Care services minister Norman Lamb has said he wants the Office of Fair Trading’s role in competition in the NHS to be “scrapped”, and expressed concern over the costs and delays caused by the regulator’s intervention in an attempted foundation trust merger.
Mr Lamb made his initial remarks on the subject this week while discussing the Better Care Fund initiative at an event hosted by the King’s Fund.
Speaking exclusively to HSJ later, he clarified that his remarks did not represent a change in government policy, but were instead “relevant to the manifesto process” ahead of next year’s general election.
At the King’s Fund, Mr Lamb said: “I have a problem with OFT being involved in all these procurement issues. I think Chris [Ham, chief executive of the King’s Fund], has a bit of problem as well. I think that’s got to change.
“In my view it should be scrapped in the future. That might happen at some future date… we’ve got to look at the barriers and address them and sort them out.”
However, after it was pointed out that the OFT does not oversee NHS contracting, tendering or procurement, the minister said: “I was talking about mergers and acquisitions and the whole issue of their role as a competition authority.”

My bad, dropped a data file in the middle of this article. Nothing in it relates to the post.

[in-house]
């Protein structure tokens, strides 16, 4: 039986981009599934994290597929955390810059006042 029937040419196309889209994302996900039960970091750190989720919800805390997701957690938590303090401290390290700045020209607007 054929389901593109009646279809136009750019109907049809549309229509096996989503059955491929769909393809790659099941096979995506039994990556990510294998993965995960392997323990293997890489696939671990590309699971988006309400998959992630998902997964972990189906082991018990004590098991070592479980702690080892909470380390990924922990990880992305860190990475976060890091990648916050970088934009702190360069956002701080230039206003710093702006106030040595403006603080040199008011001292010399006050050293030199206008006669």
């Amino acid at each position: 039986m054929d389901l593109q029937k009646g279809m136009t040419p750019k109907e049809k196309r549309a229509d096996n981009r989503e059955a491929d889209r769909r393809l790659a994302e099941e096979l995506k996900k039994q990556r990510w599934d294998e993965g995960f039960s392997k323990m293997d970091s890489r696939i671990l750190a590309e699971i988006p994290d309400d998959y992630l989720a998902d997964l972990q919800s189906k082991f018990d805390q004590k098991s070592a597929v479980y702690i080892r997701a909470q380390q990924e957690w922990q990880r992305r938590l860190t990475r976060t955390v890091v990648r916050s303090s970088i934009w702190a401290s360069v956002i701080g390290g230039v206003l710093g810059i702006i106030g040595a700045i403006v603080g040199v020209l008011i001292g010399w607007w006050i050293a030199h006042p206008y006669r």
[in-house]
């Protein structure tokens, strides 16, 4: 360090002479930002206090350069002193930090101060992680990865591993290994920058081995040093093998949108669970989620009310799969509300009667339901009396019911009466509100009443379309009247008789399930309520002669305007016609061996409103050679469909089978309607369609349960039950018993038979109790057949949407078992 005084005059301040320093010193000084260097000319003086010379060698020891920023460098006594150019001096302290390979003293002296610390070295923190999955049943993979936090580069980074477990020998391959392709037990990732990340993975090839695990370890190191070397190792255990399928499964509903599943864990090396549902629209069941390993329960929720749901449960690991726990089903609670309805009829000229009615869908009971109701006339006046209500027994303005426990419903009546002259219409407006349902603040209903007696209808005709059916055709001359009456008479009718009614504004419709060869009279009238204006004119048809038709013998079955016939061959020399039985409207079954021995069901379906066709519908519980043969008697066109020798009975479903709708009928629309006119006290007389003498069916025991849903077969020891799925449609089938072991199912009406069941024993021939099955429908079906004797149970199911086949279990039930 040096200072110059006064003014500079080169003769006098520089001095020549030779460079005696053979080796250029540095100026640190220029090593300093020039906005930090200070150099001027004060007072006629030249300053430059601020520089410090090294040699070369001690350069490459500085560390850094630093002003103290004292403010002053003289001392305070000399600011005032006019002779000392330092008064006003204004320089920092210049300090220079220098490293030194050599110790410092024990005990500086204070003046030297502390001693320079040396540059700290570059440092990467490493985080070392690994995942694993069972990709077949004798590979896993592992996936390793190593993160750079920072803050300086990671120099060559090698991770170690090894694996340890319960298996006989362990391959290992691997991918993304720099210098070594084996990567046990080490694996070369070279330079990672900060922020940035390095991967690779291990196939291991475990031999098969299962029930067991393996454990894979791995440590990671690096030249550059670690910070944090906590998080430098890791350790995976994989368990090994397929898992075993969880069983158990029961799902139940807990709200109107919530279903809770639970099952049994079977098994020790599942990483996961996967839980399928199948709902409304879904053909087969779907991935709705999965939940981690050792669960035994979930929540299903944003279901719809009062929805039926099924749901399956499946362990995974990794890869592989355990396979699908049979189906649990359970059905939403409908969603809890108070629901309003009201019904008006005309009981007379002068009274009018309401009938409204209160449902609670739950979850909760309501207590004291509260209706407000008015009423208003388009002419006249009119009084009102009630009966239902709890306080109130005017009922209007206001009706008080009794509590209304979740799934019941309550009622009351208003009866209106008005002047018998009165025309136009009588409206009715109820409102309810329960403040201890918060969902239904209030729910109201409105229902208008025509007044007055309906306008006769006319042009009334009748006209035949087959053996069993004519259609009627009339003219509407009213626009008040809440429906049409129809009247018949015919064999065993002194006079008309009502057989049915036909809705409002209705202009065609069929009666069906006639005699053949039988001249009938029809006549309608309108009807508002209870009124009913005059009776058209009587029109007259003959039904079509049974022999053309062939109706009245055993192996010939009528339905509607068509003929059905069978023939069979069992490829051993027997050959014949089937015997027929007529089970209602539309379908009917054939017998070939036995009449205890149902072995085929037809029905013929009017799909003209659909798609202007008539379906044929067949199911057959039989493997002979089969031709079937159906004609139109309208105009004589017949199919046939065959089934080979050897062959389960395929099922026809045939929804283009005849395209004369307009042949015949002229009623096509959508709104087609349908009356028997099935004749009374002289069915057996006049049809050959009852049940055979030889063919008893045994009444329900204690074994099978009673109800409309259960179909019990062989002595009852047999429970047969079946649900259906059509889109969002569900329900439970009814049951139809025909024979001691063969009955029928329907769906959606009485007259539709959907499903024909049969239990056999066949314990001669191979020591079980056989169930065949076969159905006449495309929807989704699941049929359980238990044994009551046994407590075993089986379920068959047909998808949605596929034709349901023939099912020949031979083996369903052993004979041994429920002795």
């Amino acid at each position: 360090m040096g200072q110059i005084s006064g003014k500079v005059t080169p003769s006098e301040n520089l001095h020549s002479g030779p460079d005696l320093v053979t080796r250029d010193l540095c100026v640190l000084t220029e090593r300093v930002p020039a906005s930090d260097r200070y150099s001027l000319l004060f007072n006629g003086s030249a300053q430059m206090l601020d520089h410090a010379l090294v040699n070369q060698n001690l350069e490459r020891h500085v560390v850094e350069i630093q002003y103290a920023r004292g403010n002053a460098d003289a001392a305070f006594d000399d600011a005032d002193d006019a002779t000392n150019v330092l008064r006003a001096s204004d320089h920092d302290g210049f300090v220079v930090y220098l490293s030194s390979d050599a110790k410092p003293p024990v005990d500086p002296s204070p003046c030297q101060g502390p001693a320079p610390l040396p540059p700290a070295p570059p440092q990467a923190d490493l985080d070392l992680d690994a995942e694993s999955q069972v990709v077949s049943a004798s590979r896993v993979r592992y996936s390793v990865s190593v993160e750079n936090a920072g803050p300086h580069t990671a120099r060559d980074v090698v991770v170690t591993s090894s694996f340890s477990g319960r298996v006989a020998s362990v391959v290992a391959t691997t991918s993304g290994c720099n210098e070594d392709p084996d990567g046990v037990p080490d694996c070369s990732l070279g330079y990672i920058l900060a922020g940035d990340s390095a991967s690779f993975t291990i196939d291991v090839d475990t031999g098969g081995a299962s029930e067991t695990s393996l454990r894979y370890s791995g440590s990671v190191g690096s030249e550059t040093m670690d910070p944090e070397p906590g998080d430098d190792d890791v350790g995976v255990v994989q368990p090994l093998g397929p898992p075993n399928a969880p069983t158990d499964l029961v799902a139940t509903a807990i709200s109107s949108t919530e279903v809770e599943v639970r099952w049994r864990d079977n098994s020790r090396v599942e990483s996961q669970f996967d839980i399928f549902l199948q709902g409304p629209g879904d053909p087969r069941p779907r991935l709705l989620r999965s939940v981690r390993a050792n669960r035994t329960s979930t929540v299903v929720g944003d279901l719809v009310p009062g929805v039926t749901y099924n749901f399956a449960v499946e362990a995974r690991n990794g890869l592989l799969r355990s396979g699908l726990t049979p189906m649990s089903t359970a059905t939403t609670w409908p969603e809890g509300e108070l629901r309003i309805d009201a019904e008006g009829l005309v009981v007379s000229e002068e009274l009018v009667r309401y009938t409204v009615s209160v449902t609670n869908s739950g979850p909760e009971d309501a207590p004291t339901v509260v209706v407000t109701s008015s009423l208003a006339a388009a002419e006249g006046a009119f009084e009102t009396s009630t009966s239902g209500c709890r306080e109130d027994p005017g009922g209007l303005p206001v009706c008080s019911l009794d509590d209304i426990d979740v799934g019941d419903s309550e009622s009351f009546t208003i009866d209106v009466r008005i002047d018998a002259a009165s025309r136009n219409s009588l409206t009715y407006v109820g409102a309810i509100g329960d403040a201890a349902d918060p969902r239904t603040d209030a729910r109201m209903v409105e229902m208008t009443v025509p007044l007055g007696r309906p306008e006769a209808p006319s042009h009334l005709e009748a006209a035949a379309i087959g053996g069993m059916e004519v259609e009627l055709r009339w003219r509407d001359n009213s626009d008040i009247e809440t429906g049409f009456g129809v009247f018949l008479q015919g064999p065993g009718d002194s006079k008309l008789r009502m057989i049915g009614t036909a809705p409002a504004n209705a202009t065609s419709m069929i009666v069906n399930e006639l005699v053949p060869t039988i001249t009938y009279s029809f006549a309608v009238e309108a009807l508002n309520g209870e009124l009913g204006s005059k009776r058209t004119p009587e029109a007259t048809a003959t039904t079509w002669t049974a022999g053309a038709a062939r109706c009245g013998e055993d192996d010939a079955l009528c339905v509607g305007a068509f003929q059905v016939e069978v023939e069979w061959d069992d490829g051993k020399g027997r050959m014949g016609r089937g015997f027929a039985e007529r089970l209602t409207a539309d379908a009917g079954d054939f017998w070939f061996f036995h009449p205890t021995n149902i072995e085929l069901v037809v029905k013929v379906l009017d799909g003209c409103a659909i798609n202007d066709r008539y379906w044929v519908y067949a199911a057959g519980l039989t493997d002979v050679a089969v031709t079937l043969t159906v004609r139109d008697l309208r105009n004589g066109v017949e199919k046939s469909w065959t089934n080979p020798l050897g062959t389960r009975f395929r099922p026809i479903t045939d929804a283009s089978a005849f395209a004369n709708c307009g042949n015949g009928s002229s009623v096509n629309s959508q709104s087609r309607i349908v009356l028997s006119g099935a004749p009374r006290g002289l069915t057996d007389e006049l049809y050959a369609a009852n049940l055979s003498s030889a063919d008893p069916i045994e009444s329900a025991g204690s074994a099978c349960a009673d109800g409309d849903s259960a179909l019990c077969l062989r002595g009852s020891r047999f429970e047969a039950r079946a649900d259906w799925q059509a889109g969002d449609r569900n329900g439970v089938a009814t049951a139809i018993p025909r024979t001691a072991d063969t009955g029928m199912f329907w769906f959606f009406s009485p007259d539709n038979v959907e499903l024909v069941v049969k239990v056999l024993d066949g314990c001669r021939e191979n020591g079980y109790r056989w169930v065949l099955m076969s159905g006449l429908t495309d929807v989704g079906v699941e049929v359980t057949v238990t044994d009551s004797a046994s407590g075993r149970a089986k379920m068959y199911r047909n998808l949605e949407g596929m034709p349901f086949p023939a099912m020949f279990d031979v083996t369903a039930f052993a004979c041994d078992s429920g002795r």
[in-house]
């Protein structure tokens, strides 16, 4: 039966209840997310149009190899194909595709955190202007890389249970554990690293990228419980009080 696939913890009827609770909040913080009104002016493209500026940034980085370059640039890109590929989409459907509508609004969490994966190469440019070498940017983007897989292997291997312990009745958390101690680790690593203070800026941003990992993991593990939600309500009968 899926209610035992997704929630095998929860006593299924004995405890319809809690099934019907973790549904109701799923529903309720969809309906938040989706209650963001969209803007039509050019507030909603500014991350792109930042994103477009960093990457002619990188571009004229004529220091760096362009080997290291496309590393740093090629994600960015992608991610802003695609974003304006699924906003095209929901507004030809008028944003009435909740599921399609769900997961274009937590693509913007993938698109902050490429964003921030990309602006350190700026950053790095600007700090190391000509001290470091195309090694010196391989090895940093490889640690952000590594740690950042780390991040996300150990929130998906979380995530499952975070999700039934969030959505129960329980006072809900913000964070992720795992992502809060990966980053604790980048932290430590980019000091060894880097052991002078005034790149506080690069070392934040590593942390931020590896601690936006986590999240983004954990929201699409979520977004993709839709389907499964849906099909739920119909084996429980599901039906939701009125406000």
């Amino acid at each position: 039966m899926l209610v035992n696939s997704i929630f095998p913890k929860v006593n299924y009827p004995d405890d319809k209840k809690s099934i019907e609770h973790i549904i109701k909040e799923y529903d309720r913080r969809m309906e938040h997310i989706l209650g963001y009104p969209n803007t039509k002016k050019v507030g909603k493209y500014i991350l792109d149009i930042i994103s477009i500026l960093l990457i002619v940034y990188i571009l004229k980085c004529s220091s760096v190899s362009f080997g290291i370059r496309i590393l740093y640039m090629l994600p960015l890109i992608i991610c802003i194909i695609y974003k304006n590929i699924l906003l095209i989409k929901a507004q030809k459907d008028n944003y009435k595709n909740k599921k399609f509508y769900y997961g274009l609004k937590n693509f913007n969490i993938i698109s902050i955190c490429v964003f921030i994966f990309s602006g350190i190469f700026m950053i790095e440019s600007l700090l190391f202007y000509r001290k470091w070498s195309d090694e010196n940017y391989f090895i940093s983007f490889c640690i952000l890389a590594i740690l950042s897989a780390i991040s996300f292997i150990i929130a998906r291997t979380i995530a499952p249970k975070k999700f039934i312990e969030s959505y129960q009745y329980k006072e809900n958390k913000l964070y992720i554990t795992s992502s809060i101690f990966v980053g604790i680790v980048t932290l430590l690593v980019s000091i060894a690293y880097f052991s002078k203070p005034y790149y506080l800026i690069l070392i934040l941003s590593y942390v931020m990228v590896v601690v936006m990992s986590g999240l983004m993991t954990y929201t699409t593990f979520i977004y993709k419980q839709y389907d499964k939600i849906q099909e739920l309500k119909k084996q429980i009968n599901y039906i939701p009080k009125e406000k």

He added: “I’m concerned about the cost and timescales involved in the Bournemouth and Poole saga.” The planned merger of Royal Bournemouth and Christchurch Hospitals and Poole Hospital foundation trusts was blocked last year by the Competition Commission after it was referred for review by the OFT.
Mr Lamb added he was concerned that the OFT could also pose a barrier to integrated care if it blocked mergers aimed at establishing integrated care organisations.
Bill Morgan, former special advisor to Andrew Lansley and founding partner of the consultancy Incisive Health, said: “The reason why foundation trusts and trusts are deemed to be under the Enterprise Act is because they’re providing services capable of being profit-making.
“Theoretically you could change the Enterprise Act to exclude specific enterprises such as NHS organisations, but the Enterprise Act reflects European law so you would need to have a negotiation with member states to allow you to do that.
“The only other way you could get the OFT out of the NHS is to exclude all profit making companies from the NHS.” That would require the government buying out every NHS contract with a private firm, he said. “I certainly don’t think it’s likely under this government.
“For as long as you’ve got organisations, including NHS organisations, competing to deliver services to patients which can potentially deliver a profit, then the OFT has a role in the NHS under the Enterprise Act which is very hard to remove.”
Shadow health secretary Andy Burnham said: “It is simply not good enough for Norman Lamb to come along now and admit Labour was right all along about the NHS and competition law. The NHS is being suffocated by competition law and it wouldn’t be happening if he and his party had not voted for it.
“The damage is already done… His admission comes far too late for the NHS and we will make sure the Liberal Democrats are held to account for their betrayal of it at the next election.”